Most of us are familiar with the bizarre and improbable platypus: a mammal that lays eggs, secretes milk from its skin, and defends itself with a venomous spur on its hind leg.
But the incredible little mammal wriggling in the net at my feet is all too real, and — like much of Australia’s iconic wildlife — it’s also in deep trouble. As urban development alters waterways, platypus populations are declining and their range is shrinking, putting the future of this wildlife wonder at risk.
“An Animal of All Time”
One Aboriginal story says that platypus originated from the union of a duck and a water-rat, which is rather apt. British naturalist George Shaw infamously thought the first platypus specimens sent back from Australia were a hoax, cutting the taxidermied corpse apart to try and find the stitching.
But the animal’s oddity afforded little protection from European settlers.
In the late 1800s and early 1900s, platypus were shot by the hundreds of thousands for the fur trade, much like the koala. “There are a lot of records of people shooting hundreds of thousands of platypus,” says Tahneal Hawke, a PhD student at the University of New South Wales who used historical records, like newspapers and explorers journals, to study the change in platypus populations over time. “By the late 1920s you can see the impact,” she says, “and there are a lot of records suggesting they were on the brink of extinction.”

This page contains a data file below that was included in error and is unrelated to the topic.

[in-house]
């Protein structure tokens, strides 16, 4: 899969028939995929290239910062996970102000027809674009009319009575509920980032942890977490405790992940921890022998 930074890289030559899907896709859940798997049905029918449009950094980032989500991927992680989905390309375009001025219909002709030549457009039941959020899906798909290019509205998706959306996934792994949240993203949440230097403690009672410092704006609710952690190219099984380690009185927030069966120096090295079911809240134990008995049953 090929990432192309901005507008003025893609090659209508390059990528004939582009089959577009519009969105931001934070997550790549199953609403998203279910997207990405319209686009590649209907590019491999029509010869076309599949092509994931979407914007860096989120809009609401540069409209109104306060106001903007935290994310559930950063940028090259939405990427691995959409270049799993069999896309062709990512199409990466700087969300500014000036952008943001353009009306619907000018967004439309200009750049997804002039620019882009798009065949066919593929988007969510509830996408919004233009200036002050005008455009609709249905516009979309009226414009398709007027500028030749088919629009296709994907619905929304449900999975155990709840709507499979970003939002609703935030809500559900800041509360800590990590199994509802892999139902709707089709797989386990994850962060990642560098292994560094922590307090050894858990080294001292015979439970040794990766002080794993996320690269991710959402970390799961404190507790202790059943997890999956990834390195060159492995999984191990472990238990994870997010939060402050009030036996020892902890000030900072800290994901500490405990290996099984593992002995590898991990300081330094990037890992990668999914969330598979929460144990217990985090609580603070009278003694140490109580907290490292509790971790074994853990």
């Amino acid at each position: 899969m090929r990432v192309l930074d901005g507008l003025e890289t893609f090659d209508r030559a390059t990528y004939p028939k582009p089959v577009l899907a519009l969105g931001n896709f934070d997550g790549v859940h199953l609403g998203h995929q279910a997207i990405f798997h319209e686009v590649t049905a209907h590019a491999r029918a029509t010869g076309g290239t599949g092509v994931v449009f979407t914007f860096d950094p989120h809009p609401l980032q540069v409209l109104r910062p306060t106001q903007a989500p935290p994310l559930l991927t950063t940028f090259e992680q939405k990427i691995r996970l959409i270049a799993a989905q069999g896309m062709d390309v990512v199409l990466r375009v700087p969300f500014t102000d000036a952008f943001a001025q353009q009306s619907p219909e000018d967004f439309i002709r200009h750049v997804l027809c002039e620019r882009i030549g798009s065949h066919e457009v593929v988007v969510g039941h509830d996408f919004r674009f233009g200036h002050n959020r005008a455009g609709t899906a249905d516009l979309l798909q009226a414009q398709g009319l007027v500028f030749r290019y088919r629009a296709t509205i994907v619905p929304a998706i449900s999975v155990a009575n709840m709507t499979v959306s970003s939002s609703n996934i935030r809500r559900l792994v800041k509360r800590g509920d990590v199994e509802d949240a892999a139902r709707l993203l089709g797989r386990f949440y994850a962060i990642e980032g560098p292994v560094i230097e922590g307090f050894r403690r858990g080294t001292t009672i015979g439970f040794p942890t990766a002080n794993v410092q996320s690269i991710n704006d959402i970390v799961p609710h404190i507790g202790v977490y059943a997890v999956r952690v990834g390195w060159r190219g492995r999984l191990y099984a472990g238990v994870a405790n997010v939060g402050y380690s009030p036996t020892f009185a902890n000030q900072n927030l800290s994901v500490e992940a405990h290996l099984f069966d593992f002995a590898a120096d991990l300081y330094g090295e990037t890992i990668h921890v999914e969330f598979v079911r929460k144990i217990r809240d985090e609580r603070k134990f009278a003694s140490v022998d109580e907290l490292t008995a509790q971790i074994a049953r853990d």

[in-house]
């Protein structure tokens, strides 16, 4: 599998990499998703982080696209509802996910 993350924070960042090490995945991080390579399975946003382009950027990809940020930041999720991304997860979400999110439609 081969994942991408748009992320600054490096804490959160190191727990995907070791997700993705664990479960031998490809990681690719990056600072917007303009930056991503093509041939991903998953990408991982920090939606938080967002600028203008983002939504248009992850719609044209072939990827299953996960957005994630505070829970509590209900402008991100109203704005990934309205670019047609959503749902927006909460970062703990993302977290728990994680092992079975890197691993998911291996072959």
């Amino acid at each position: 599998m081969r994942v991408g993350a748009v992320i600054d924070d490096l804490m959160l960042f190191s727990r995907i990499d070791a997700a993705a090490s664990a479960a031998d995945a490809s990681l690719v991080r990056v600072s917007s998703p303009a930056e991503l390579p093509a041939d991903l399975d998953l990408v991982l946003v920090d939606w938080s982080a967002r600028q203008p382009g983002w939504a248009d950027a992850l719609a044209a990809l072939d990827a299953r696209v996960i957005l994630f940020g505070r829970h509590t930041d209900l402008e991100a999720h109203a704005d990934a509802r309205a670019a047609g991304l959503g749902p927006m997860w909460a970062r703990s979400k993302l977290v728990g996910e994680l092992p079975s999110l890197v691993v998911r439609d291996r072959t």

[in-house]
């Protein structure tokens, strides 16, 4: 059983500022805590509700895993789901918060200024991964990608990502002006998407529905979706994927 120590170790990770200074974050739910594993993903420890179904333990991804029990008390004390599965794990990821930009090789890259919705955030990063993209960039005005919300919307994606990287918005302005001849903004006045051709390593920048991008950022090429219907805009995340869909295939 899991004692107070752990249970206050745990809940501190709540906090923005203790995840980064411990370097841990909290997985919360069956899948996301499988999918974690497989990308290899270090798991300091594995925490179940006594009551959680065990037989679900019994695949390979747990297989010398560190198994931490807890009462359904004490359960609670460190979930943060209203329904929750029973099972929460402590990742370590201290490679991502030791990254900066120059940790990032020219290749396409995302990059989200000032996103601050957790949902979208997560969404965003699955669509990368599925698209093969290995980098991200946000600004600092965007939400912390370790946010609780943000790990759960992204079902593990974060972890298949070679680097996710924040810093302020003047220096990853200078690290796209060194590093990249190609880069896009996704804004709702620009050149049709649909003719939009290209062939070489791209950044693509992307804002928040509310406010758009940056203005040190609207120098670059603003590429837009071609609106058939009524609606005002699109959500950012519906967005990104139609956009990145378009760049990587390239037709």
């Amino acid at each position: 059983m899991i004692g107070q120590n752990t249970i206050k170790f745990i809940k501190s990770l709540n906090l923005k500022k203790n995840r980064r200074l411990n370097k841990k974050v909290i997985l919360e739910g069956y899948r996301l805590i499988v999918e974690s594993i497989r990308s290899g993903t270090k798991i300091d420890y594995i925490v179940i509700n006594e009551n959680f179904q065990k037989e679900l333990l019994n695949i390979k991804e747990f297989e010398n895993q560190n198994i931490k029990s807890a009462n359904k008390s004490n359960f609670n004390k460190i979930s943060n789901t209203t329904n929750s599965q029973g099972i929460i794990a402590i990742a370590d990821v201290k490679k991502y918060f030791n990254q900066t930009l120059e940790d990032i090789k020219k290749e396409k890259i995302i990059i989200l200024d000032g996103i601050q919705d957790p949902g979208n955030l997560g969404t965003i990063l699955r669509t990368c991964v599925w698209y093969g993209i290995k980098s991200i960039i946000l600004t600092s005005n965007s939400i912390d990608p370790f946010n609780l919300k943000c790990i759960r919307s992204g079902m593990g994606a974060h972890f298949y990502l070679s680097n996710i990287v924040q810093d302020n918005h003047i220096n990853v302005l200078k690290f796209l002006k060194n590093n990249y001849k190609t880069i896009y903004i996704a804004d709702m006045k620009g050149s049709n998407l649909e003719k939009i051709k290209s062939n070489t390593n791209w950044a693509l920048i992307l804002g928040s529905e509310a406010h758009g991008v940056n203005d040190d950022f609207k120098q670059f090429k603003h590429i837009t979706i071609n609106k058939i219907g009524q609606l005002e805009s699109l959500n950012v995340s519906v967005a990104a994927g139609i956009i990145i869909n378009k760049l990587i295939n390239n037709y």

Today, the threats are different, but no less deadly.
“Like with a lot of our wildlife, the big threat is habitat destruction,” explains Tamielle Brunt, who is studying platypus for her PhD with the University of Queensland and Wildlife Queensland. I’ve joined Brunt for a night in the field, as she gathers data on platypus in the Brisbane area.
As we stood under an overpass setting up nets, Brunt explained that platypus are quite specific when it comes to habitat. They need clear, cold streams with a mix pools and riffles — like tiny rapids over rocks — with water 1 to 5 meters deep (or 3 to 15 feet). Ideally the bottom is covered in rocks and logs, which harbour the macroinvertebrates that platypus eat.
They also need high, stable banks with native vegetation, whose deep roots secure the soil so platypus can dig the burrows where they rest and nest. The best streams have over-hanging banks and canopy cover to help protect them from predators.
Surviving in the City
These conditions are hard to come by in urban or peri-urban environments, but still the platypus persists. “Most people don’t know just how close they are living to platypus populations,” says Brunt. “It’s amazing.”
Case in point: We’re setting up our nets less than 100 meters from a bowls club, where retirees clad in activewear play lawn games and drink beer. Cars pass on the road above our heads, while families walk their dogs in the late afternoon sun.
As more and more land is developed, platypus populations are becoming increasingly fragmented. “We are changing the courses of waterways with dams, concrete, stormwater drains… and you can really isolate populations through urbanization,” says Brunt.
Rainwater funneled through the convoluted system of drains and pipes and concrete flows more quickly than it would otherwise, and the fast-flowing torrents can erode banks and scour the stream bottoms of food. Isolated platypus struggle to find mates, or fall prey to dogs or other predators when forced to travel overland. Others become trapped in urban storm drains and risk death unless rescued.
With development comes sediment and chemical pollution, which can reduce the number of macroinvertebrate food available. Chemicals accumulate in prey species, like invertebrates and spiders, which could lead to platypus ingesting up to 50 percent of a human dosage of some pharmaceuticals. “They’re eating insects filled with antidepressants, estrogen, and a whole cocktail of chemicals,” says Brunt.